"Anyway, this day Alan Walpole and I were playing football in the cow field with my new child-size leather football with a blown up pig's bladder inside, French chalked to preserve it, which my dad had bought from Jack Sharp's Sports Shop in Liverpool for, I think, five shillings and sixpence. I had got the football for my birthday in November. We had a various assortment of football kits on - most of them probably pre-First World War stuff as in the Woolton of our childhood no-one had much money.

"We were not poor, or did not think we were anyway, but we certainly never dreamt of having a Liverpool or Everton football kit. We wore hand-me-down kits, if we had any, from fathers, uncles, brothers or cousins.

"There were a lot of us playing including John Lennon and we used our coats and jumpers as goal posts. Over the pitched red sandstone wall climbed Robert Bancroft who, in his posh Southern English cultivated Liverpool College Public School accent, 'arsked' if one could have a game of rugger. 'Join in!' he was told.

"He had a posh kit the like of which I had never seen before. From memory the top was yellow with navy blue hoops and he had football shorts that fitted him. I was later to find out that it was a rugby kit. Robert Bancroft was picked for a side and as soon as he got near the ball he picked it up and started running with it and fell down near the goal. I thought at first that he had pinched the ball but John Lennon said that he was playing rugby so just play along with him and when he gets the ball, grab him, pull down his keks (trousers) and rub his balls with cowshit. Perhaps I should explain that in the Liverpool of my childhood, rugby was only played in foreign places with coal mines like St. Helens, where they had red buses instead of green like our corporation buses and our Crossville buses, or in Widnes which was a long way to go on your bike.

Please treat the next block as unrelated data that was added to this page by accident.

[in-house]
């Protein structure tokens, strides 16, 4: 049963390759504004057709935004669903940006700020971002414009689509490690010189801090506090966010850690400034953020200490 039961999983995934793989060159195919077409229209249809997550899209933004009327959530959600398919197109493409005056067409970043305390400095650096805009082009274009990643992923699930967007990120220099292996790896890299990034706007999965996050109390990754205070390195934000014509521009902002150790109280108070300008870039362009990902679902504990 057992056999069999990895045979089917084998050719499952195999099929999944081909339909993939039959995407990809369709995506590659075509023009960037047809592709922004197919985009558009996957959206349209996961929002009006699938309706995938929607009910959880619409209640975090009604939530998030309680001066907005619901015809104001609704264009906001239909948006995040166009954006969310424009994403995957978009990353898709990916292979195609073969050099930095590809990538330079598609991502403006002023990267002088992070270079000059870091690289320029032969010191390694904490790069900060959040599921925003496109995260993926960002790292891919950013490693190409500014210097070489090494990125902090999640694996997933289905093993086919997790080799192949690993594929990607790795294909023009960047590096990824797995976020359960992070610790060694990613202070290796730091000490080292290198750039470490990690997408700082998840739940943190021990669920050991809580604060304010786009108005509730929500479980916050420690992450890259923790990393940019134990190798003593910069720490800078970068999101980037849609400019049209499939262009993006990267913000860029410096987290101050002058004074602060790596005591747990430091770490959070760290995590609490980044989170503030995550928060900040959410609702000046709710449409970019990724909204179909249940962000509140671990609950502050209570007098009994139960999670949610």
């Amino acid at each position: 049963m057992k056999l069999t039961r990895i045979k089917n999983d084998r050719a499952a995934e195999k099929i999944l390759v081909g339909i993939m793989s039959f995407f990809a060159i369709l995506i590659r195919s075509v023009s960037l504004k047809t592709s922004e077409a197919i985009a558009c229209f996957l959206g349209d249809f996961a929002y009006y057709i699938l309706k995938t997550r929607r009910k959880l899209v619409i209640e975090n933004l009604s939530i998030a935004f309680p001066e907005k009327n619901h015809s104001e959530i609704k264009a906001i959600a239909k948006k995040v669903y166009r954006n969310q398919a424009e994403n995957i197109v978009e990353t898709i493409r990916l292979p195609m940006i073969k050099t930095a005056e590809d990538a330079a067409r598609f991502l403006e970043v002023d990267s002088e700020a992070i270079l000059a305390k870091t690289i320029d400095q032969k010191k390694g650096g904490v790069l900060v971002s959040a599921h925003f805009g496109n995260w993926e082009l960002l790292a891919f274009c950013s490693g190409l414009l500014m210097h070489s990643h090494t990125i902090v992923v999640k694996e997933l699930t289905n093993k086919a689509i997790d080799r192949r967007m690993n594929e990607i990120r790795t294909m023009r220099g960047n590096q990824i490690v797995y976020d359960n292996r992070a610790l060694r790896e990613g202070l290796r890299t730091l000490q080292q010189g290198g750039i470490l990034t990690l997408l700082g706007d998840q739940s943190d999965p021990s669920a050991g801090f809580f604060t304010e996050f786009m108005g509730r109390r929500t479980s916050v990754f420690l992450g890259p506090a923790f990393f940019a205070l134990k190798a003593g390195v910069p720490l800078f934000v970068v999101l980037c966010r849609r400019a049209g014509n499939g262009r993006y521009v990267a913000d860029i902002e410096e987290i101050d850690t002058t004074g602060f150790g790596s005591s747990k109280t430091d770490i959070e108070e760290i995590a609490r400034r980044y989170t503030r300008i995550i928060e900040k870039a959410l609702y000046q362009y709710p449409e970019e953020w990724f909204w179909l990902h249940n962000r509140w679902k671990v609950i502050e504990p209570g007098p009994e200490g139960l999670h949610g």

"So how John Lennon knew the difference between rugby and football I didn't know. I was to learn later that he was like that - he knew things we others did not know. It was not long before the brave Robert Bancroft grabbed the ball again and began to run with it to the goal. We all piled on to him, got him to the ground, got his keks down and rubbed cowshit into his testes. Honour done, he went home crying and it was not long before my mother appeared at the cow field wall demanding that she be given the ball and I was to go home. Robert's mother had been round to complain and I was banned from going out for a week and banned from playing with John Lennon, Peter Shotton, Ivan Vaughan and Nige Walley."

I can find no evidence on the Internet that George or Ringo played rugby. Given the above account, however, it seems likely that, like Paul and John, they did in an informal, neighborhood sense. (Probably without John's novel use of the organic material found in cow fields.) Perhaps, like Paul, they even got trophies!

However, here's a related surprise: Brian Epstein, the manager of the Beatles, played rugby. From "Many Years From Now" by Barry Miles (a book about Paul McCartney): "...even as a child he (Epstein) apparently managed to walk off the rugby pitch with brilliantly white bootlaces." (He must have been a back.)

61. Albert Einstein (Swiss/American physicist) - It seems unlikely that rugby was commonly played in Switzerland in the end of the nineteenth century or the beginning of the twentieth. Besides, he was too busy proving that time is relative, which is something that every exhausted rugby player knows.

66. Bobby Breen (American singer/child star) - I read that by the time he was seven years old, he was one of Hollywood's leading young stars, which would seem to argue against rugby playing.

67. Marlene Dietrich (German/American actress) - I doubt if girls played rugby in Germany in the opening years of the 20th century!

68. Mohandas Gandhi (Indian leader - painted out at the request of EMI) - Gandhi? Rugby? I suppose it's possible. Mind-blowing, but possible. Nah. Nothing I read supports this.

70. Diana Dors (British actress) - Known as the English Marilyn Monroe. Unless her husband Dickie Dawson of Family Feud and Hogan's Heroes played, however, I cannot assert that she was also a glamorous rugger-hugger.

And there it is. Having thus exorcised my creative mind, perhaps I can sleep more soundly at night!

No comments:

Post a Comment